Homegardens alone cannot ensure food security

homegarden Laos

Homegarden in Laos. Photo: AusAID

Oxford Medicine’s third edition of Nutrition for Developing Countries is considered the ‘go to’ fact book on what constitutes good nutrition and how poor households can acquire proper nutrition with the little means they have.

The book includes practical solutions to meet nutritional needs of babies and children, pregnant and breastfeeding women, to counteract malnutrition and vitamin deficiencies, and to manage obesity and diabetes.

A chapter on ‘Improving household food security’ presents numerous ways that households can produce food through kitchen gardening in rural and urban areas. This includes growing seasonal vegetables, fruits, herbs, legumes and tubers in order to have a year-round supply of food. The book also advocates for integrating crop and livestock production.

However, the book’s focus on urbanization and an increasing population as root causes of food insecurity overlook “the dominant role that economic access to food plays in explaining food insecurity,” says an article on the Bonn Sustainability Portal.

“While it is good that food security and nutrition are increasingly merging into one single field, it is important that the merger is well-informed and balanced,” says the article.

It explains how incomes in rural areas are low because productivity in agriculture is low, thus reducing the amount of produce that can be used for subsistence or sold so that households can purchase food and other products and services.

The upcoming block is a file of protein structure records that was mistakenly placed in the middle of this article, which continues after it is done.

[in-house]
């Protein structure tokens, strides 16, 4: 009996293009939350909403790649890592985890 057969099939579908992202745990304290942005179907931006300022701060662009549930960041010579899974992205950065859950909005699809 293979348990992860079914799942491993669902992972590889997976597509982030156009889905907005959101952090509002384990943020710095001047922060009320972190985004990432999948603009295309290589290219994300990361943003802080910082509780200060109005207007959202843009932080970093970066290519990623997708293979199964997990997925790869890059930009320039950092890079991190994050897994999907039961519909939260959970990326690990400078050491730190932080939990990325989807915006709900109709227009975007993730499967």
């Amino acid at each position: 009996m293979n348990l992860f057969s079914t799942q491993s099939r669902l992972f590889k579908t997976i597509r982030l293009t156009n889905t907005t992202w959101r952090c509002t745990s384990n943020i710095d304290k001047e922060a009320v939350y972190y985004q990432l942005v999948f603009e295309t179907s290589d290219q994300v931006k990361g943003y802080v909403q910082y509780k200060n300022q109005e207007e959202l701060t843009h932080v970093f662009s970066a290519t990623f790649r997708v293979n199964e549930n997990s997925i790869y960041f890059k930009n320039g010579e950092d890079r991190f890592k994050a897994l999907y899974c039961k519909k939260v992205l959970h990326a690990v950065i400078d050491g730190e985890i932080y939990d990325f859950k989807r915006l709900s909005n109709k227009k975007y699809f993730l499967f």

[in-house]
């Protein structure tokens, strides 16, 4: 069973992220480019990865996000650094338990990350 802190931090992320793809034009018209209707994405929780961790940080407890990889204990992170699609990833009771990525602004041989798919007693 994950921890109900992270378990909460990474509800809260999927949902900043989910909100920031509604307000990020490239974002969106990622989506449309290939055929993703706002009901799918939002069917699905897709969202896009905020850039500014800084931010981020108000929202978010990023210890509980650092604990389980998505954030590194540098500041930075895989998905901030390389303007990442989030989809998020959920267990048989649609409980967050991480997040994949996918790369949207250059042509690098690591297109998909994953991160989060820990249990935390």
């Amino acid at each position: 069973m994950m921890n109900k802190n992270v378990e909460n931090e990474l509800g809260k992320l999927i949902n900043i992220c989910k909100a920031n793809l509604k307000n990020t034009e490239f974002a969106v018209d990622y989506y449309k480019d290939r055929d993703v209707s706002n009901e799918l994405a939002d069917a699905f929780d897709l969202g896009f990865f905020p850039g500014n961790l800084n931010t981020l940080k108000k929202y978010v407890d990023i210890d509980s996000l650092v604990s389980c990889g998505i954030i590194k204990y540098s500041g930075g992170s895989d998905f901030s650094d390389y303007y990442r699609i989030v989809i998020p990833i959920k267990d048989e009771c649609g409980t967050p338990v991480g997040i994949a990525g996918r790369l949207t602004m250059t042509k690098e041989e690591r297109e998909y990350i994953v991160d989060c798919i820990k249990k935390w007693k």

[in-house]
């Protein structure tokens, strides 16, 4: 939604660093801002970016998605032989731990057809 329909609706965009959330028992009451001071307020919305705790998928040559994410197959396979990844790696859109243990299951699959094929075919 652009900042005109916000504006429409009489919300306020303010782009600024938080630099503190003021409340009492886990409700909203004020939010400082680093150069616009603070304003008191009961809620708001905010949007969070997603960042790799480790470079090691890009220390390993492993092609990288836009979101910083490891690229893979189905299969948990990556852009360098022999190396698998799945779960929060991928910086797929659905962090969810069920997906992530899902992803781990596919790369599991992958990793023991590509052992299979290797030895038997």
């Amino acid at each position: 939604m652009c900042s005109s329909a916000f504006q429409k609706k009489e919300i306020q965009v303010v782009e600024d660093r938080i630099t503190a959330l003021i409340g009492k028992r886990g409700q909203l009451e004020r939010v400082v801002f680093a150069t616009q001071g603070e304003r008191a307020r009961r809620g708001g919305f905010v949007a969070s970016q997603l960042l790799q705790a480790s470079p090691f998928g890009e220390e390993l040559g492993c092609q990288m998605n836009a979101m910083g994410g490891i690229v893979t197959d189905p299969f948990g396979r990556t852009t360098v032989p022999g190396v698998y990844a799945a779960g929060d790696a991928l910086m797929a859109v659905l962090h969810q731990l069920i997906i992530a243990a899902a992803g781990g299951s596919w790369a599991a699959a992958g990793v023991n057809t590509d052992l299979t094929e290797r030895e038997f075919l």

Improving agricultural productivity and incomes among rural populations, says the article, requires better integration into markets which in turn requires smallholders to produce substantially higher yields through intensifying their production.

“If smallholders rely more on internal resources such as mulching, composting, manuring, multi-storey cropping, agroforestry or irrigation, this usually requires more labour during critical periods which poor households do not have” or cannot afford.

The article argues that homestead crop production alone cannot safeguard household food security. Poverty and market integration are critical challenges that need to be addressed.

Read the full story: Cherry picking the reasons for hunger?

Find out more about: Nutrition for Developing Countries (3rd ed.), edited by Felicity Savage King, Ann Burgess, Victoria J. Quinn, and Akoto K. Osei. Published by Oxford Medicine.

 

k.langford@cgiar.org'

Kate Langford

Kate Langford is a consultant writer with close to 20 years’ experience in communicating natural resource, environmental and land management issues for various government and non-government organizations. She previously worked as Communications Specialist for the World Agroforestry Centre in Kenya and has worked in Indonesia, Laos, Vietnam and Australia. She holds a Bachelor of Science and a Graduate Diploma in Scientific Communication.

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